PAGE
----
51. 51. ABSTRACTION AND JUDGMENT Cognitive functions undisturbed Concrete thinking Diminished insight Defect in planning / executive control
    52. 52. PROBLEM SOLVING Unable to think all the option and select appropriate Fails to conceptualize all the demands of the situation but thinks “concretely” – think and react directly to the stimulus
    53. 53. PROBLEM SOLVING - LURIANormal Frontal lobe lesion 1. The specification of 1. Erroneous analysis of problem and the the condition of the problem condition in which it has arisen 2. The plan of action that is selected quickly 2. A plan of action or loses its regulation strategy for the solution influence on behavior of the problem is as a whole and is formulated replaced by a perseveration of one 3. Execution, including particular link of the implementation and motor act or by the control of the plan influence of some 4. Checking of the results connection established against the original plan during the patients past experience.
    54. 54. IMPAIRED DIVERGENT THINKING1. Decreased consideration of alternative strategies/behaviors; reduced flexibility2. Decreased spontaneity, initiative, may appear lazy, unmotivated3. Knowledge/intelligence may seem intact (e.g. IQ) but its not used to generate strategies or solve problems efficiently
    55. 55. Language• Broca‟s / non-fluent aphasia• Prefrontal/ transcortical motor aphasia• Language-motor dissociation• Akinetic mutism
    56. 56. FRONTAL LOBE PERSONALITY Lack of initiative and  Organic driveness: spontaneity brief but intense Placidity: worry, meaningless activity. anxiety, self concern,  Loss of ego strength: hypochondriasis, and Witzelsucht or moria : pain reduces socially uninhibited and Psychomotor lack aunawerness of retardation: number of their abnormal movements, spoken behavior. words and thought per  Loss of regards to unit of time diminish. social conventions , Mild form abulia and only interested in severe akinetic mutism. personal gratification.
    57. 57. DECREASED INHIBITION1. Problems inhibiting incorrect/ineffective responses & switching to a new strategy2. Perseverates; not responsive to feedback or changes in environment3. Violates rules, expectancies; takes risks4. Not adaptable5. Decreased social inhibitons as well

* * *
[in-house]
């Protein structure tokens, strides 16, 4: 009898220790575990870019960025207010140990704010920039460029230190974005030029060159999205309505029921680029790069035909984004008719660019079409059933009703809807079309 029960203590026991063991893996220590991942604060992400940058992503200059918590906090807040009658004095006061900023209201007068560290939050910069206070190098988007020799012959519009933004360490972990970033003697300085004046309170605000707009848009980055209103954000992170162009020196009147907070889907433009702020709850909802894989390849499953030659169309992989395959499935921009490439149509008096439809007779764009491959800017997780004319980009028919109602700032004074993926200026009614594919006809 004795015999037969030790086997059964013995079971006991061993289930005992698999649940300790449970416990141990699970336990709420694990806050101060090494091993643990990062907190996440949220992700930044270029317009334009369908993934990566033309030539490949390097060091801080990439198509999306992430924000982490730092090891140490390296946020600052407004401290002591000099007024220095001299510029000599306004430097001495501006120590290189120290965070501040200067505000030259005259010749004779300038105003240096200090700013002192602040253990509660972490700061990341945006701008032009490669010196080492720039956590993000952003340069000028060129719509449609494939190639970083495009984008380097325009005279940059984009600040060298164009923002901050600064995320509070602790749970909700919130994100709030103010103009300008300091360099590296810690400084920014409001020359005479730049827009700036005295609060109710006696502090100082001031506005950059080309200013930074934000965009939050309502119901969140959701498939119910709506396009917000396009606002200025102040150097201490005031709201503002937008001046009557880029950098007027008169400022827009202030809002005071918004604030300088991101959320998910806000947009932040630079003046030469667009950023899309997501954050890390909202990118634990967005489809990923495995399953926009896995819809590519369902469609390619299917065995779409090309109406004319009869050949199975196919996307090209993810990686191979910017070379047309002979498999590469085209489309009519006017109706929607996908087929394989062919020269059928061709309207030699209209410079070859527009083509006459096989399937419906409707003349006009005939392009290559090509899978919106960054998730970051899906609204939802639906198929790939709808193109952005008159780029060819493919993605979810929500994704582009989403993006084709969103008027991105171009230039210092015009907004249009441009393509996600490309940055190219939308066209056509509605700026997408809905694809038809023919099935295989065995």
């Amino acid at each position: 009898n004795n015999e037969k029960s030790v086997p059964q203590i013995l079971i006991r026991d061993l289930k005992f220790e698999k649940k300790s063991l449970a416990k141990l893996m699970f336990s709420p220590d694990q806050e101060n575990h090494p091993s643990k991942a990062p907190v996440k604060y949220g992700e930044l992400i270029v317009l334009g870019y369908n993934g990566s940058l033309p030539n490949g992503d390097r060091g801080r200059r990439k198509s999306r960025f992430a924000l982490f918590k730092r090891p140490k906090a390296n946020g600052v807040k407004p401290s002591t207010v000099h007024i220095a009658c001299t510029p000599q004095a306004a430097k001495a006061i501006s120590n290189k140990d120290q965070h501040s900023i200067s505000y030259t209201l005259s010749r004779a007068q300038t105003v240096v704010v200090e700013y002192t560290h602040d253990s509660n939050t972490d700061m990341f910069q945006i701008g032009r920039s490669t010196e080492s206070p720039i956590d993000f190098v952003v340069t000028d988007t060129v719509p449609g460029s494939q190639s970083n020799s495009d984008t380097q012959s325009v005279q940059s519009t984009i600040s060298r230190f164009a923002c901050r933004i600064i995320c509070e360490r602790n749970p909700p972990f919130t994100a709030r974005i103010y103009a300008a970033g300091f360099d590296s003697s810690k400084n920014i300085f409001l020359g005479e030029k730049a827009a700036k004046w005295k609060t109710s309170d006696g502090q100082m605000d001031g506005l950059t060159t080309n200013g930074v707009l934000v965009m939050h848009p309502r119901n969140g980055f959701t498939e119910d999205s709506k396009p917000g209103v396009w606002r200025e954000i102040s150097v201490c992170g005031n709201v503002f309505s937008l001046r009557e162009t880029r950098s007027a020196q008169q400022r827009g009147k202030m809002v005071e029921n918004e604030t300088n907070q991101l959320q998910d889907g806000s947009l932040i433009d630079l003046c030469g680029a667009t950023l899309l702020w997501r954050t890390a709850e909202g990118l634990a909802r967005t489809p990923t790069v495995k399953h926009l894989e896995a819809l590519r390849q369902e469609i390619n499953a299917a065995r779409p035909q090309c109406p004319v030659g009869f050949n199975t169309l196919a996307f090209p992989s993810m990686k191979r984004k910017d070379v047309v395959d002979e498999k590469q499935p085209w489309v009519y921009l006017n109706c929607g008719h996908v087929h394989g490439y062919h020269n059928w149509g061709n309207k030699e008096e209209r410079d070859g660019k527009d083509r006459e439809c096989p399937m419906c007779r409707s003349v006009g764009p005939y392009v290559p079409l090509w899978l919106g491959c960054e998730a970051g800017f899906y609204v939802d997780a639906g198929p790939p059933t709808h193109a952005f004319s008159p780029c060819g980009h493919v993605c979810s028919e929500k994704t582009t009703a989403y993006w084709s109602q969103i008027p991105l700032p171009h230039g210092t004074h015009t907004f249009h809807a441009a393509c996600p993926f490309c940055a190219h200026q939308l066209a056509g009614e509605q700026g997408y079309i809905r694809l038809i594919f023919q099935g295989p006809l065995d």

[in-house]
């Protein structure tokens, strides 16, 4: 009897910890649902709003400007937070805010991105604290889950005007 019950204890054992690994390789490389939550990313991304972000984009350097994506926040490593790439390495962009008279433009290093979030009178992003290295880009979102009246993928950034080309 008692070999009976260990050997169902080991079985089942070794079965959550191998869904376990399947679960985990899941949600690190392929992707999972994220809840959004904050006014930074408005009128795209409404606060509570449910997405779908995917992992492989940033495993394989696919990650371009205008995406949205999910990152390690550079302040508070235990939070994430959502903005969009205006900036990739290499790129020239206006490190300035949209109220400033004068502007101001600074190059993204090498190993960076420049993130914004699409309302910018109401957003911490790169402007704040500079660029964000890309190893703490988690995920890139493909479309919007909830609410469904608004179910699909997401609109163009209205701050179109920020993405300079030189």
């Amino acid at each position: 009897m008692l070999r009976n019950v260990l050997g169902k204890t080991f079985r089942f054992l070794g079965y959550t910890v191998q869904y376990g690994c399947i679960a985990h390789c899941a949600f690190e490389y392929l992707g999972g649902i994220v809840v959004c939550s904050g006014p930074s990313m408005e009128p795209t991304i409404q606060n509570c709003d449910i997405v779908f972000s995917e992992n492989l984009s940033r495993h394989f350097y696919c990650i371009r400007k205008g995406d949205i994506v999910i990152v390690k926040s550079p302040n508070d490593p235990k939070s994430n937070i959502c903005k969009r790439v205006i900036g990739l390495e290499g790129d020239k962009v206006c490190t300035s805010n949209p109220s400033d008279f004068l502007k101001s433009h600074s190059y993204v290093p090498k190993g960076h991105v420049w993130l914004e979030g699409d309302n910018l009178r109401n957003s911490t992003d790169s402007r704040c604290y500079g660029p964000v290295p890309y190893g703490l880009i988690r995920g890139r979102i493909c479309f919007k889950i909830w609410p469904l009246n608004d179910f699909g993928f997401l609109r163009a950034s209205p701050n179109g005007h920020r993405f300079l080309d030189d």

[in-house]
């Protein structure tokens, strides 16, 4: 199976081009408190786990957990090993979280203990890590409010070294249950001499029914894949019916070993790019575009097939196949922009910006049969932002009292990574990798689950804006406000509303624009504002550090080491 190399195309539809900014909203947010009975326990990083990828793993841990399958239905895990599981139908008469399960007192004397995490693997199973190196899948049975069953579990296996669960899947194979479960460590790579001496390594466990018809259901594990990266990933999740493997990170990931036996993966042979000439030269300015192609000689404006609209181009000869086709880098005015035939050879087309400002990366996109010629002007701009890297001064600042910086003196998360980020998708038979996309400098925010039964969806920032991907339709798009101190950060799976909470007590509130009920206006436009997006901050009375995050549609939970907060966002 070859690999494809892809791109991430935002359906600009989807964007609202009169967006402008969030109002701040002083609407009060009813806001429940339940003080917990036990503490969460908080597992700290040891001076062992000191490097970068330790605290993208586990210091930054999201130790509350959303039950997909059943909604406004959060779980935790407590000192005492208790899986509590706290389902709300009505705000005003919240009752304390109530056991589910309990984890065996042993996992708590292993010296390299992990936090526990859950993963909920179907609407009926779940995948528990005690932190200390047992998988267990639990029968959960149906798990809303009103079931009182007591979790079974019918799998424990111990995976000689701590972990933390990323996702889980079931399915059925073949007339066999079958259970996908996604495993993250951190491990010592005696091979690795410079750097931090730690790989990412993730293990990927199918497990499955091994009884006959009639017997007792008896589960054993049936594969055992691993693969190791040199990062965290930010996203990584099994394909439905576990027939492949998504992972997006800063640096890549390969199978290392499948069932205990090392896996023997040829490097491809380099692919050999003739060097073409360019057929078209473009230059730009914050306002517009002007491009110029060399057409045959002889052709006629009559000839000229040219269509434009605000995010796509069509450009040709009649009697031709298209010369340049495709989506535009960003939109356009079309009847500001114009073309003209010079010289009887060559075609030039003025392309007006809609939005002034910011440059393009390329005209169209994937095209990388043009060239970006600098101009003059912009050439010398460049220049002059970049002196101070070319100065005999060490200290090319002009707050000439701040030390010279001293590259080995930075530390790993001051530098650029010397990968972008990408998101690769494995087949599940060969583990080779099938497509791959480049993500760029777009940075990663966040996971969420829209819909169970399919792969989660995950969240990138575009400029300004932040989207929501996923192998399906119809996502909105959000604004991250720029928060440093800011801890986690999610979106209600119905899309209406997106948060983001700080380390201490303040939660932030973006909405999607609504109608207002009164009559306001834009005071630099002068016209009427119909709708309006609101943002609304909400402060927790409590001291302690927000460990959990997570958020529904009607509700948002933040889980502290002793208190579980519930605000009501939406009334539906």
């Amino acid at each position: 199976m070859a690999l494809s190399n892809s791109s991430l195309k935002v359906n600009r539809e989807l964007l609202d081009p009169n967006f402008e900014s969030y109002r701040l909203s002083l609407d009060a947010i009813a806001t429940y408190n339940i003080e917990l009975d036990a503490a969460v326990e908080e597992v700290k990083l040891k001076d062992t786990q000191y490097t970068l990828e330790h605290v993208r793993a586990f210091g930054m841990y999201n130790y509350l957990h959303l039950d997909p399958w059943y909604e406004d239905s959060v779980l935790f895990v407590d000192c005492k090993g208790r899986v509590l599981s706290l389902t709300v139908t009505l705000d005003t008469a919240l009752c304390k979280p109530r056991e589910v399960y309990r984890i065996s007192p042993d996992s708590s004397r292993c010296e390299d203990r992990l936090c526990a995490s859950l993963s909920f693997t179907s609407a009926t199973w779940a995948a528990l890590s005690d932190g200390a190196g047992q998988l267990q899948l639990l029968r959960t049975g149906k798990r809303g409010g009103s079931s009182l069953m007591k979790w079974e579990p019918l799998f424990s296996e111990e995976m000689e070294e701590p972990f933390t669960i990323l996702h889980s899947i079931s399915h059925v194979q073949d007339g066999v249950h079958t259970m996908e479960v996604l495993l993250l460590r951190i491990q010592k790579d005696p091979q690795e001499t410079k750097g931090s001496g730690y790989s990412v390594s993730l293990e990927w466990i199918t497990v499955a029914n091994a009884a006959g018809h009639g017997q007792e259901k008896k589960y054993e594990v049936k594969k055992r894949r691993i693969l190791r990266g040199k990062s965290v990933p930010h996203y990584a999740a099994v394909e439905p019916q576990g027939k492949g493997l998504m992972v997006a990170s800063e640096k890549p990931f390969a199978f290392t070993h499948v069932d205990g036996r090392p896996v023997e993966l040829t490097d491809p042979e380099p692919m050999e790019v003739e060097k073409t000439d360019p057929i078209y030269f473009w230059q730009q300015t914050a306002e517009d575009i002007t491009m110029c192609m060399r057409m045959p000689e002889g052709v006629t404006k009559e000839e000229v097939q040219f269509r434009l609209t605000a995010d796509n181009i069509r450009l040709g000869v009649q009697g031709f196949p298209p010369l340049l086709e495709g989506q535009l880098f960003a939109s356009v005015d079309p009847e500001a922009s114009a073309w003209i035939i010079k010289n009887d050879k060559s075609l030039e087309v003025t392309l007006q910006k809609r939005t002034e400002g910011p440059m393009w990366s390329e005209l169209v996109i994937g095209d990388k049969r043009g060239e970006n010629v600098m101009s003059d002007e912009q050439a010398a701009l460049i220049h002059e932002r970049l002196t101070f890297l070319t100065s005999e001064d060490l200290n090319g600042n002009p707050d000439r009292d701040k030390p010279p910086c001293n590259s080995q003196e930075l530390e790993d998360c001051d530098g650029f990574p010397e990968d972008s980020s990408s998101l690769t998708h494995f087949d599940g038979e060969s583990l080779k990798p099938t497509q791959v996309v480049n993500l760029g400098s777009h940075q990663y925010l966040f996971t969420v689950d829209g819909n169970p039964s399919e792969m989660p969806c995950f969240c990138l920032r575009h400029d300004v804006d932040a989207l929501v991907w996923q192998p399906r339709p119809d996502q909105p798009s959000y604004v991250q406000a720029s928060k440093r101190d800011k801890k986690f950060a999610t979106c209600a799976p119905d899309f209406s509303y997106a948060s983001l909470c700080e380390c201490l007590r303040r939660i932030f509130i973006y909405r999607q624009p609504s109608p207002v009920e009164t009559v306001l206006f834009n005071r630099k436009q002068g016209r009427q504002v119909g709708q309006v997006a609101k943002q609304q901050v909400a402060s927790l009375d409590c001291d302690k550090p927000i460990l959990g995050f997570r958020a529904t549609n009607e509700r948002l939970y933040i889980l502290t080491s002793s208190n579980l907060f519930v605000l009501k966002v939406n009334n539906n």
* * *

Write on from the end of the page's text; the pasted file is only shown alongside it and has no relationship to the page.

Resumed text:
58. 58. DISINHIBITED SEXUALITY It is not unusual for a  Seizure activity arising hypersexual, disinhibited from the deep frontal frontal lobe injured regions have also been individual to employ force. associated with spirited physical self- increased sexual defense is probably the best behavior, including strategy of the woman. Her sexual automatisms, husband may have exhibitionism, gential regressed to the cave-man manipulation, and level, and she owes it to him masturbation to be responsive at the cave-women level. It may not be agreeable at first, but she will soon find it exhilarating if unconventional."
    59. 59. NEUROANATOMIC CORRELATION Motor  Attention  Perseveration ->  Brainstem thalamic Posteriolateral frontal system dominant lobe and  Orbitofronal syndrome connection to basal ganglia  Frontolimbic link  Posterior lesion ->  Loss of inhibition of difficulty in organizing parietal lobe  Anterior lesion ->  Echophenomenon and dissociation between environmental behavior and language dependency
    60. 60. FRONTAL LOBE HISTORY TAKING Personality changes (over familiar, tactless and sexual indiscretions) Hyperorality Distractibility Poor motivation Inability to adapt to new situations Poor problem solving skills
    61. 61. FRONTAL LOBE TESTS 1. Attention 2. Memory 3. Abstraction 4. Judgment 5. Planning 6. Language 7. Motor sequencing